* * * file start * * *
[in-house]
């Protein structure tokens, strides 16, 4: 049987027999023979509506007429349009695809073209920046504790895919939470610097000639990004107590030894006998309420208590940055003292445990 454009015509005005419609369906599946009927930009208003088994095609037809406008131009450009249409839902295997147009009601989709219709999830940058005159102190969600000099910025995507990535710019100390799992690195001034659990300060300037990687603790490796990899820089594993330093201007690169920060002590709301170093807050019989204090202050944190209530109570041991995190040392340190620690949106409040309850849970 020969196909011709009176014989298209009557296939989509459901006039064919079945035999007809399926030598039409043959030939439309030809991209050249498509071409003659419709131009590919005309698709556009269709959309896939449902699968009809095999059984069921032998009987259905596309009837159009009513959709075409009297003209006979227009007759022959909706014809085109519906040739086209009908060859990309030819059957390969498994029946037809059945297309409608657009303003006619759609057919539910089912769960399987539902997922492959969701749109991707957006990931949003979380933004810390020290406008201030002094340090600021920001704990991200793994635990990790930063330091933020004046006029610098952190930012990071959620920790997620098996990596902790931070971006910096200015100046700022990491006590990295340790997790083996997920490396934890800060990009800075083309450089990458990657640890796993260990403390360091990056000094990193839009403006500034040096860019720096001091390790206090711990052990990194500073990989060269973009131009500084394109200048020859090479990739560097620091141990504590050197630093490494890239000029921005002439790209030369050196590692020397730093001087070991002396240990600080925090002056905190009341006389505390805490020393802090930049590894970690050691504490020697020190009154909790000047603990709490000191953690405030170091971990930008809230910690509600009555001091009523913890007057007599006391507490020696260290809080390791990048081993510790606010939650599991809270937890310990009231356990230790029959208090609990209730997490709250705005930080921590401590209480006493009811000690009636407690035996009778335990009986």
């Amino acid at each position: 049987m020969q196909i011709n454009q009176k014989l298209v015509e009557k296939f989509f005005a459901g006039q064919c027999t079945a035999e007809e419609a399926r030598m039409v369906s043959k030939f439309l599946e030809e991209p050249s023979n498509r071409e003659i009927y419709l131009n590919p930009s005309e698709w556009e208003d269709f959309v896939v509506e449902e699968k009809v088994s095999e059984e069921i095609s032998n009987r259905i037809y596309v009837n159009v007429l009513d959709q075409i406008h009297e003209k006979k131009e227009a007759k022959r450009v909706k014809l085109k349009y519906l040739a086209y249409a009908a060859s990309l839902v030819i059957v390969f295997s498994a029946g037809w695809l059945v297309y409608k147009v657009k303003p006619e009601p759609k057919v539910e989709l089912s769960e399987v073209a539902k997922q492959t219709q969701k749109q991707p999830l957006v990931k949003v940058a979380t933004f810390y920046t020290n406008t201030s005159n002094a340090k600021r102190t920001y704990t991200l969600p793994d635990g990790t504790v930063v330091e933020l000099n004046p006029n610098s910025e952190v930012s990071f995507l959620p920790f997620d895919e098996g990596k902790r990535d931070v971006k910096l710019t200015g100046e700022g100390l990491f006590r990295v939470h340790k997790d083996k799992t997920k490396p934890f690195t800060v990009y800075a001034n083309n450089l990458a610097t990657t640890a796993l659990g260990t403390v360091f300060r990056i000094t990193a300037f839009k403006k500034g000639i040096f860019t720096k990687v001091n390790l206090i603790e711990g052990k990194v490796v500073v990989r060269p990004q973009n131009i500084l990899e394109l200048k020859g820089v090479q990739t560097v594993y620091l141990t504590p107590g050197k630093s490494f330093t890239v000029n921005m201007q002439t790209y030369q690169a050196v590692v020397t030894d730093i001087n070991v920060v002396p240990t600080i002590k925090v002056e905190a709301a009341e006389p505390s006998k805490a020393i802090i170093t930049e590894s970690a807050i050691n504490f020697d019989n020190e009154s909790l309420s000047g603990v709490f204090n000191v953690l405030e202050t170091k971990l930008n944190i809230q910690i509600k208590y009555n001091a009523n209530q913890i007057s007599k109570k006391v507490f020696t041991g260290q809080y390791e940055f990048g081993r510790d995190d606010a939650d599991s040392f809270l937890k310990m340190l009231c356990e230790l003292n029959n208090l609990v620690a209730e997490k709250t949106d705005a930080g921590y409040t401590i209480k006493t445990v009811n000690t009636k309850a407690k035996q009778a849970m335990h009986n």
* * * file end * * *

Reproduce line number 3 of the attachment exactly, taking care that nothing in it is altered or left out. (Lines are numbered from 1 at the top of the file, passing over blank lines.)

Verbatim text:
């Amino acid at each position: 049987m020969q196909i011709n454009q009176k014989l298209v015509e009557k296939f989509f005005a459901g006039q064919c027999t079945a035999e007809e419609a399926r030598m039409v369906s043959k030939f439309l599946e030809e991209p050249s023979n498509r071409e003659i009927y419709l131009n590919p930009s005309e698709w556009e208003d269709f959309v896939v509506e449902e699968k009809v088994s095999e059984e069921i095609s032998n009987r259905i037809y596309v009837n159009v007429l009513d959709q075409i406008h009297e003209k006979k131009e227009a007759k022959r450009v909706k014809l085109k349009y519906l040739a086209y249409a009908a060859s990309l839902v030819i059957v390969f295997s498994a029946g037809w695809l059945v297309y409608k147009v657009k303003p006619e009601p759609k057919v539910e989709l089912s769960e399987v073209a539902k997922q492959t219709q969701k749109q991707p999830l957006v990931k949003v940058a979380t933004f810390y920046t020290n406008t201030s005159n002094a340090k600021r102190t920001y704990t991200l969600p793994d635990g990790t504790v930063v330091e933020l000099n004046p006029n610098s910025e952190v930012s990071f995507l959620p920790f997620d895919e098996g990596k902790r990535d931070v971006k910096l710019t200015g100046e700022g100390l990491f006590r990295v939470h340790k997790d083996k799992t997920k490396p934890f690195t800060v990009y800075a001034n083309n450089l990458a610097t990657t640890a796993l659990g260990t403390v360091f300060r990056i000094t990193a300037f839009k403006k500034g000639i040096f860019t720096k990687v001091n390790l206090i603790e711990g052990k990194v490796v500073v990989r060269p990004q973009n131009i500084l990899e394109l200048k020859g820089v090479q990739t560097v594993y620091l141990t504590p107590g050197k630093s490494f330093t890239v000029n921005m201007q002439t790209y030369q690169a050196v590692v020397t030894d730093i001087n070991v920060v002396p240990t600080i002590k925090v002056e905190a709301a009341e006389p505390s006998k805490a020393i802090i170093t930049e590894s970690a807050i050691n504490f020697d019989n020190e009154s909790l309420s000047g603990v709490f204090n000191v953690l405030e202050t170091k971990l930008n944190i809230q910690i509600k208590y009555n001091a009523n209530q913890i007057s007599k109570k006391v507490f020696t041991g260290q809080y390791e940055f990048g081993r510790d995190d606010a939650d599991s040392f809270l937890k310990m340190l009231c356990e230790l003292n029959n208090l609990v620690a209730e997490k709250t949106d705005a930080g921590y409040t401590i209480k006493t445990v009811n000690t009636k309850a407690k035996q009778a849970m335990h009986n």